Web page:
Somewhere, towards the beginning of Game’s Workshop’s foray into Warhammer 40,000, or maybe from FASA’s first edition of Battletech, there must have been a studio painter who really, really liked hazard stripes. As the hobby advanced, this pioneer’s fetish became a standard for all around him, in ways that look rather interesting, but haven’t got a whole lot to do with actual hazard safety.
I mean, do we really need to have stripes telling us that chainswords are dangerous? We don’t mark out actual chainsaws that way, and for the most part those ones aren’t designed with combat in mind.
Anyway, this mainstay of the hobby has endured in some form or another for the past thirty years or so, and is now a sort of ‘classic’ look that many painters like to employ.
The most obvious use of the white coat is to help the yellow show up, because no matter what brand of paint you’re using, yellows are some of the hardest to get a good coat of paint on the mini with.
The other thing this allows me to do is shade and highlight the whole area with the white. This shading/highlighting helps to make the area pop and not look flat next to the rest of the mini.
I normally add the stripes onto the white before applying the yellow. The real trick to doing the stripes is to not worry too much about getting them straight the first time. Try and make them more or less even, and when you mess up a part, just remember that you can go back to it in a minute and fix it.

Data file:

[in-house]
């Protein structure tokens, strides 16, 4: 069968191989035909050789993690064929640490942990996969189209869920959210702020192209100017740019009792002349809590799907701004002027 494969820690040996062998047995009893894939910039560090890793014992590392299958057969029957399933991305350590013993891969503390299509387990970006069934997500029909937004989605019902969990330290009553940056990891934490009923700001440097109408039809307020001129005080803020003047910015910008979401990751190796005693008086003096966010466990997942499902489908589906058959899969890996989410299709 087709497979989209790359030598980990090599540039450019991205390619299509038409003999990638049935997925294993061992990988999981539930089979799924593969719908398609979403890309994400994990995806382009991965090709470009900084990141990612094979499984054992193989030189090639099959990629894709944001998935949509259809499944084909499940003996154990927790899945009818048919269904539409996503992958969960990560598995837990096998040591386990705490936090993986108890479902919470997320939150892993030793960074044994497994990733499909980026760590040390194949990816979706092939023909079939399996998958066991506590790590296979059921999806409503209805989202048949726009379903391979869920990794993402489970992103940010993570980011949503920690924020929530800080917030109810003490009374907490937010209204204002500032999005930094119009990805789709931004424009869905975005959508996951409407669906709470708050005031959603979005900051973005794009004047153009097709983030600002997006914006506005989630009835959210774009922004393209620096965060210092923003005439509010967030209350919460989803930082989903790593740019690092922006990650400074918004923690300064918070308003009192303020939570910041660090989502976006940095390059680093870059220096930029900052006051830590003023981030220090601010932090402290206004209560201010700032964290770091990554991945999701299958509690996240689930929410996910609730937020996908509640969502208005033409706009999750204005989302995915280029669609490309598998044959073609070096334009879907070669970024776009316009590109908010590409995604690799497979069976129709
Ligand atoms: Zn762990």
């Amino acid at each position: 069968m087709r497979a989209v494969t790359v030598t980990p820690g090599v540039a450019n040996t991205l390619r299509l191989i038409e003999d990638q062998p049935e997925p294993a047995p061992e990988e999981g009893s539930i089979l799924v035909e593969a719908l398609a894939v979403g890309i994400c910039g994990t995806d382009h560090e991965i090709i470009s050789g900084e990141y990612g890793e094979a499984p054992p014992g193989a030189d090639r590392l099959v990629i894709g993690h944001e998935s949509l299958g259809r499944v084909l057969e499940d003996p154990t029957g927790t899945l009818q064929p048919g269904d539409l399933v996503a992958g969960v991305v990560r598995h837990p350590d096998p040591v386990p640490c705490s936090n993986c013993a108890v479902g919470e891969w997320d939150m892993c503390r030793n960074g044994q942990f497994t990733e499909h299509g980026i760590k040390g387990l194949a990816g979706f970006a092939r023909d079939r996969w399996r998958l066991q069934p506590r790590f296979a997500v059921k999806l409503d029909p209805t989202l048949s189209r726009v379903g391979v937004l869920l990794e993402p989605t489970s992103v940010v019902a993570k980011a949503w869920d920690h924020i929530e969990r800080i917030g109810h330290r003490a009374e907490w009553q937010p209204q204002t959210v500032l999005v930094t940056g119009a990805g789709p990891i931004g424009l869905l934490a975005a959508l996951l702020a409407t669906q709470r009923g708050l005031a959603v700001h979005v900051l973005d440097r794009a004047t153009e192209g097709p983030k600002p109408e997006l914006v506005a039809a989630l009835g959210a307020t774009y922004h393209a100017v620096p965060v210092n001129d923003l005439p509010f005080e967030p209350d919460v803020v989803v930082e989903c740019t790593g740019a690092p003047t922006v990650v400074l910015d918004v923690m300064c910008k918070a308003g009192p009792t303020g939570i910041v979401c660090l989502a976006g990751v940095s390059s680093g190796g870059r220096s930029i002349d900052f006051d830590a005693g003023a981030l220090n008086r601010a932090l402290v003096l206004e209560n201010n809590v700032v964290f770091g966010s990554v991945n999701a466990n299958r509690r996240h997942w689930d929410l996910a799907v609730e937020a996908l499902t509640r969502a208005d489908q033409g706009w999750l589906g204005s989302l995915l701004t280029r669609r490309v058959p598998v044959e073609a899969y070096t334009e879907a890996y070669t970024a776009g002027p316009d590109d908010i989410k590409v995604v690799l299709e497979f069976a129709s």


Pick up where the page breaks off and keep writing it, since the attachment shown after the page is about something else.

I often do some of my highlighting on the black before I apply yellow paint to the mini. Since you already have a good shaded white area to work from, you’ll mostly want to try and get the black highlighted areas to match the white highlighted areas.
The yellow is applied with layers of thinned down yellow paint/ink. The thinning helps it keep the shading that you did with the white, even though you often have to do some of the extreme highlights over again afterward.
Almost every hazard stripe that I’ve painted is also quite dirty, and battle damaged. You can apply battle damage to hazard stripes the same way as anything else (and if you’re damaging the mini, you need to use the same methods or it will look wonky).
As for grime, I usually like to throw on a quick glaze-thin coat of brown, gray or rust colored paint. It is best to use colors that you have on your base (so that we know where the mud has come from) and also to match any grime that you’ve put on the rest of the mini.
The only other thing you’ll need to watch for is placement. Hazard stripes tend to be very bright focal points for the eye, so try and keep your mini balanced. I often do stripes on two opposite sides of a mini to balance it out.
Alright, now go have fun with it.